Is Canada's economy in bad shape? That depends on who you ask.
Reuters spoke with about 40 analysts and found that the country's economic outlook is worse than it was just a few months ago — with two factors particularly to blame.
A pumpjack at sunset in Alberta. (Photo: Michael Interisano/Design Pics via Getty Images)
Collectively, the analysts predicted that the Canadian economy would grow by 1.3 per cent this year, down from the 1.7 per cent estimate they had three months prior, the news agency said.
Much of that can be connected to two things: oil, and a softening American demand for Canadian exports.
Crude has seen a downturn in prices, and a devastating Fort McMurray wildfire in Fort McMurray put as many as 30 million barrels out of production.
As for demand from the U.S., Reuters noted that there's lots of unease in the country over a possible interest rate hike by the U.S. Federal Reserve. November's presidential election is also causing uncertainty.
Canadian exports are set to shrink at an annualized rate of 15 per cent in the second quarter — the worst since the Great Recession of 2008/2009, Statistics Canada reported earlier this month.
A combination photo shows U.S. Democratic presidential candidate Hillary Clinton (L) and Republican U.S. presidential candidate Donald Trump (R) in Los Angeles, California on May 5, 2016 and in Eugene, Oregon, U.S. on May 6, 2016 respectively. (Photo: Lucy Nicholson and Jim Urquhart/File Photos via Reuters)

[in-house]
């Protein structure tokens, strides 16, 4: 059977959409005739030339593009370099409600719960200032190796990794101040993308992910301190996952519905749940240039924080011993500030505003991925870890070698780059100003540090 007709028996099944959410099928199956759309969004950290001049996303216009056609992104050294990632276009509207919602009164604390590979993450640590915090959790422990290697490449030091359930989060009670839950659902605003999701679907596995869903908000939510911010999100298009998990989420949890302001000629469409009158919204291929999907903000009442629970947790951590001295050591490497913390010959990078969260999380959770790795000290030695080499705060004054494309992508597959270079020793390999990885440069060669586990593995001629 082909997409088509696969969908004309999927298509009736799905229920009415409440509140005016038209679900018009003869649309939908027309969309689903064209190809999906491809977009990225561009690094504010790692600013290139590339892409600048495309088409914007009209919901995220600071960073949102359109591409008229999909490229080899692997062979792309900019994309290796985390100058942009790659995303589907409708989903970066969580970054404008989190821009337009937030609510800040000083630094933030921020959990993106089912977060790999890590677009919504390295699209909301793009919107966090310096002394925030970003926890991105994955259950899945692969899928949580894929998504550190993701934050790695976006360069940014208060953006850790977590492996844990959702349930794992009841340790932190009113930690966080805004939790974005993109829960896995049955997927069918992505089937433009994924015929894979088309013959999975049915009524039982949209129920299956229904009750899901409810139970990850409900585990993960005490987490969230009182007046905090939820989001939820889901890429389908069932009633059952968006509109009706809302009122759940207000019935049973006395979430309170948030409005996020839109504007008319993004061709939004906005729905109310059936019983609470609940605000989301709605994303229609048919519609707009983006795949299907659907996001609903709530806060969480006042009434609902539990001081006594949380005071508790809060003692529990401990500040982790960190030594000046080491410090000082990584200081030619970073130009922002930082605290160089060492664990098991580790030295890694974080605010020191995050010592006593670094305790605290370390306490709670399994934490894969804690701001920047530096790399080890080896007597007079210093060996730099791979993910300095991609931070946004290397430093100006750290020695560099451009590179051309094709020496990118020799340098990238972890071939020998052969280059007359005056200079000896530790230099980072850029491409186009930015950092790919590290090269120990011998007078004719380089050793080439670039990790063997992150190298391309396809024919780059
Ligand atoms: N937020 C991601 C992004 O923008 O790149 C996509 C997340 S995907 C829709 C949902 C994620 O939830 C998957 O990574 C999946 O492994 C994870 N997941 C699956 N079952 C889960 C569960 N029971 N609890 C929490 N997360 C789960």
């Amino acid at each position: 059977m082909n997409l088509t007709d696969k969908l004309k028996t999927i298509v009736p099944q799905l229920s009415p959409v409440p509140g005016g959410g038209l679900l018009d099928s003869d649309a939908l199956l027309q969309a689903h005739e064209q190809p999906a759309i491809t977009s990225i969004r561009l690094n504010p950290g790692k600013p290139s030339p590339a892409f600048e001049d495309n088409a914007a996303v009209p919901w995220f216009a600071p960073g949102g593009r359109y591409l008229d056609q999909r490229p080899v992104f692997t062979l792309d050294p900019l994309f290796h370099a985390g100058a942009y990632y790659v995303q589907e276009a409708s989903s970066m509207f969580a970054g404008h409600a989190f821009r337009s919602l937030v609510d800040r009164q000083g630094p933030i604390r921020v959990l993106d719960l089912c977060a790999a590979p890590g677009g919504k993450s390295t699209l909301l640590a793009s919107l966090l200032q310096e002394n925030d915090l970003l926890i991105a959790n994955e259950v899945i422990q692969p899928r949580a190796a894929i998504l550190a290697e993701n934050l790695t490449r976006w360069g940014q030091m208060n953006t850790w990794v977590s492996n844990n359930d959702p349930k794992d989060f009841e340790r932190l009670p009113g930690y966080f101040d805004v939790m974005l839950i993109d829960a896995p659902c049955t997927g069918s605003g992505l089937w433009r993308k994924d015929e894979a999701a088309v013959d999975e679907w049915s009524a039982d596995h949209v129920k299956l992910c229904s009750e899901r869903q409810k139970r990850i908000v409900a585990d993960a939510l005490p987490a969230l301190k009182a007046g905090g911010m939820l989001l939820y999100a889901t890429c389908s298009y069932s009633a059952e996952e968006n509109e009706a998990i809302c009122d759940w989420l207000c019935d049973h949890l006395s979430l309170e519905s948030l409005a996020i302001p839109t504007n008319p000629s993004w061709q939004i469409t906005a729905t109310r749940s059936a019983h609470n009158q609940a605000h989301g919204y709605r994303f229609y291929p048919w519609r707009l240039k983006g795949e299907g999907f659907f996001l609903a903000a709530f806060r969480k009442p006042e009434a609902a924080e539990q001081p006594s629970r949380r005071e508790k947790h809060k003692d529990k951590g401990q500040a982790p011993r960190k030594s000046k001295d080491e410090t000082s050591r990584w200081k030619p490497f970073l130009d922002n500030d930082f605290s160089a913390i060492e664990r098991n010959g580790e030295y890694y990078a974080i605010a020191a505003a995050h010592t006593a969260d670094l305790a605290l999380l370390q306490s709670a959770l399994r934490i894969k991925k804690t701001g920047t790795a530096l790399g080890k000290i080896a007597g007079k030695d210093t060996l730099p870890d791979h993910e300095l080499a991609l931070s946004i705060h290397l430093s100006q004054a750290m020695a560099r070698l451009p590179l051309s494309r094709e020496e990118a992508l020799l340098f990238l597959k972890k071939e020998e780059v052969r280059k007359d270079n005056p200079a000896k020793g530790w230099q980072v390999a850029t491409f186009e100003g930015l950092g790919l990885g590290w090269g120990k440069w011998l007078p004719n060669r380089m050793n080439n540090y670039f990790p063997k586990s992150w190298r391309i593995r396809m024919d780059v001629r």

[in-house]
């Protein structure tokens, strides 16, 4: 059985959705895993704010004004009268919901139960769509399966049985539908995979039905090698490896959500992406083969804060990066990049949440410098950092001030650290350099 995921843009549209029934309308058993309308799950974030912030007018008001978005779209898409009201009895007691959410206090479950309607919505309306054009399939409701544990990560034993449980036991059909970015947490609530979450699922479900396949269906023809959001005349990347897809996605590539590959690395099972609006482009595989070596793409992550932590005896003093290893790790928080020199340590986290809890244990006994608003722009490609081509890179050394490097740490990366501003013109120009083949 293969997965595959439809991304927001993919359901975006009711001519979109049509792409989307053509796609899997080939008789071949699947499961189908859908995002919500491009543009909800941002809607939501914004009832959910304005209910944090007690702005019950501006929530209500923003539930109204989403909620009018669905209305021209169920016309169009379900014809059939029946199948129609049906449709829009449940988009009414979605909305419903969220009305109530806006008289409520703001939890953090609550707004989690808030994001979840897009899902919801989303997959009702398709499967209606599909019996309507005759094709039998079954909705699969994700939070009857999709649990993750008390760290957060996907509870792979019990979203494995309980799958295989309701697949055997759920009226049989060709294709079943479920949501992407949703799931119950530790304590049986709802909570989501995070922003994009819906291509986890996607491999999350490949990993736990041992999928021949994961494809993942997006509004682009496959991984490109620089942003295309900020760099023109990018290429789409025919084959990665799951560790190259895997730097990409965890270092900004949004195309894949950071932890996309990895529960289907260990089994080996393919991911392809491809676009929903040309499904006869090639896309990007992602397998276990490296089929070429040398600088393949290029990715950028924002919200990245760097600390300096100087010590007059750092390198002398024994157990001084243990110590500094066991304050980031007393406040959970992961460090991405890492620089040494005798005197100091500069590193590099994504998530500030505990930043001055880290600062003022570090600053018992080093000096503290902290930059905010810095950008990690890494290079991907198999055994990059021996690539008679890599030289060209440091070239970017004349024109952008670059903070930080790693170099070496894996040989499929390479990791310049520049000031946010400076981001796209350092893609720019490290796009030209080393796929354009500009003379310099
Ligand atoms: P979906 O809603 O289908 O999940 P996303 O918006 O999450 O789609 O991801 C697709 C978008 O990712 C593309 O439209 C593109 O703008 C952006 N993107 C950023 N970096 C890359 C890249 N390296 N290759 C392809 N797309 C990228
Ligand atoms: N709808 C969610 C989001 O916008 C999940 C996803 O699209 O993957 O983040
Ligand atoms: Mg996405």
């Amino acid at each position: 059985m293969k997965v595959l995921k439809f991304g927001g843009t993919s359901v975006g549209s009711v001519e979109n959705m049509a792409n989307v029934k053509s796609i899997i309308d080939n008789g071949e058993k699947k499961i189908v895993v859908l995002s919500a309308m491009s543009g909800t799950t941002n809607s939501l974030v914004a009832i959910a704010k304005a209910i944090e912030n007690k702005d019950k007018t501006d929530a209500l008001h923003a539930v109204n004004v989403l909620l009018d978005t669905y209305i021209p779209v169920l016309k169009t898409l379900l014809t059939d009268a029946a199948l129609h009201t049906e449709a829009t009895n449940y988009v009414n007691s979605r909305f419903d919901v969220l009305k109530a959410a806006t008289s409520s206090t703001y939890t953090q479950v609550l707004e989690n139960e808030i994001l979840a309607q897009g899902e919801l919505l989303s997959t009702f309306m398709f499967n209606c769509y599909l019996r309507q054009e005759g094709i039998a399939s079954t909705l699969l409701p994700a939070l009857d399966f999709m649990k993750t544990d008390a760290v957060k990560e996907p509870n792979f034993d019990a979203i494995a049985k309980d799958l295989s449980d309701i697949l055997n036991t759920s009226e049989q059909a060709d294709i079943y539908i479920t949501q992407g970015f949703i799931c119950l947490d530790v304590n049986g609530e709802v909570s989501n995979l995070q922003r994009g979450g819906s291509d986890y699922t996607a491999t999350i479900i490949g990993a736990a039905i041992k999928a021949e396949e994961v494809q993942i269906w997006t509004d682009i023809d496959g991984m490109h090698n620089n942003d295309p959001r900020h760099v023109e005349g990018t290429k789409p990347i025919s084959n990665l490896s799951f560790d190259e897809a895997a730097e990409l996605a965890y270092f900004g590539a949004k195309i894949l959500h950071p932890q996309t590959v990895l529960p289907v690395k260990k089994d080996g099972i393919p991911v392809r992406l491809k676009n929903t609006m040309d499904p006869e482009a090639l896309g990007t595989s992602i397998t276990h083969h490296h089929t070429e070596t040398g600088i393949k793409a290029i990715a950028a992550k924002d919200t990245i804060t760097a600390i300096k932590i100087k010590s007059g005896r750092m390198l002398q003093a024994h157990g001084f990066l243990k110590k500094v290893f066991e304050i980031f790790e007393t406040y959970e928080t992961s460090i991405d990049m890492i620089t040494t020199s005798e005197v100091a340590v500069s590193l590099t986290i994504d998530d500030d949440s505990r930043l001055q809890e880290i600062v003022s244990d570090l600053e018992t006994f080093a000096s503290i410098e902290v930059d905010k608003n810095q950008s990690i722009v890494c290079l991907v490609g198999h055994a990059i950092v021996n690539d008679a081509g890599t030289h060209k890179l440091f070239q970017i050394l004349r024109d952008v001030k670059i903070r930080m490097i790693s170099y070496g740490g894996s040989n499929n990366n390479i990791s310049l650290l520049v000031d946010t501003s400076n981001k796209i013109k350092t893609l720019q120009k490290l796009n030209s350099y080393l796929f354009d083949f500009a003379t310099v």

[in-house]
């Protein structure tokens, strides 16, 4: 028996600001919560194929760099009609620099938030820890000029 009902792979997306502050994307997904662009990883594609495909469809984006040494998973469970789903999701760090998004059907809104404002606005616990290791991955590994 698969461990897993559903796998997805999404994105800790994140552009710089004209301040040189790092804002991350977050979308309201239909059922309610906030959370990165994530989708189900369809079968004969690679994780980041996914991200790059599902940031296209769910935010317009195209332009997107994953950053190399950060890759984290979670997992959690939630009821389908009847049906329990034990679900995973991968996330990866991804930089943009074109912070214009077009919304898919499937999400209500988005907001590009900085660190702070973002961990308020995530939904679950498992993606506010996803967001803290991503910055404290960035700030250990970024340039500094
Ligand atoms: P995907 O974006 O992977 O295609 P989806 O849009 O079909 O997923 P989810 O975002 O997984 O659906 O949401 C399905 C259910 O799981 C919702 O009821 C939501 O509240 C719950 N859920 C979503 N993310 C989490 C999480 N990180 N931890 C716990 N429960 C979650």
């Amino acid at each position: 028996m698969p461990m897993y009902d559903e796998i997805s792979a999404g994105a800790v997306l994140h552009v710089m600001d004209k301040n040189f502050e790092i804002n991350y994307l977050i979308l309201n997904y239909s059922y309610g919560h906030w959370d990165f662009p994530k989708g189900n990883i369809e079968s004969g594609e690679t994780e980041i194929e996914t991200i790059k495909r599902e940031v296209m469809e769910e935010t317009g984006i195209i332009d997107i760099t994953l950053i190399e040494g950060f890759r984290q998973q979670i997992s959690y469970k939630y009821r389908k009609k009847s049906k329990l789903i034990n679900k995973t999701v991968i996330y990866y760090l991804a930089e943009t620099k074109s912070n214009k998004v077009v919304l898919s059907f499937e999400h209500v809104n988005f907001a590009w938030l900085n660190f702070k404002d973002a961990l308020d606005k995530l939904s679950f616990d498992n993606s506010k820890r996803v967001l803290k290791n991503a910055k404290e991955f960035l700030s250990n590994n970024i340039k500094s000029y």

Tough trade talk on the campaign trail by American presidential candidates Hillary Clinton and Donald Trump has added to the concern around exports.
Trump, in particular, has been critical of NAFTA, a key trade deal between Canada, the U.S. and Mexico. That talk has fed fears about protectionism.
But last month, TD Bank issued a report showing that much of the chatter may not materialize in the way people are worried about.
"Protectionist policies are like trying to put the toothpaste back in the tube — it's difficult to do, messy, and can be wasteful," the report said.
A Bank of Montreal (BMO) branch stands in downtown Vancouver, B.C. on May 28, 2015. (Photo: Ben Nelms/Bloomberg via Getty Images)
BMO senior economist Benjamin Reitzes had a comparatively rosy view of Canada's economy.
In a note released Friday, he said the federal government's spending could give the economy a lift in the second half of 2016 and the the first few months of next year.
The boost comes as Canada's debt-to-GDP ratio sits around the 30 per cent range.
Japan, on the other hand, is about to start spending more despite a debt-to-GDP ratio of 130 per cent — meaning its national debt is worth more than its national economy.
The BMO economist also praised Canada's stable governance at a time when the U.K. is dealing with the Brexit fallout, and when the U.S. election is grappling with a lack of party confidence in either presidential candidate.
"Despite a largely negative narrative over the past year, the outlook for Canada remains relatively positive," Reitzes said.
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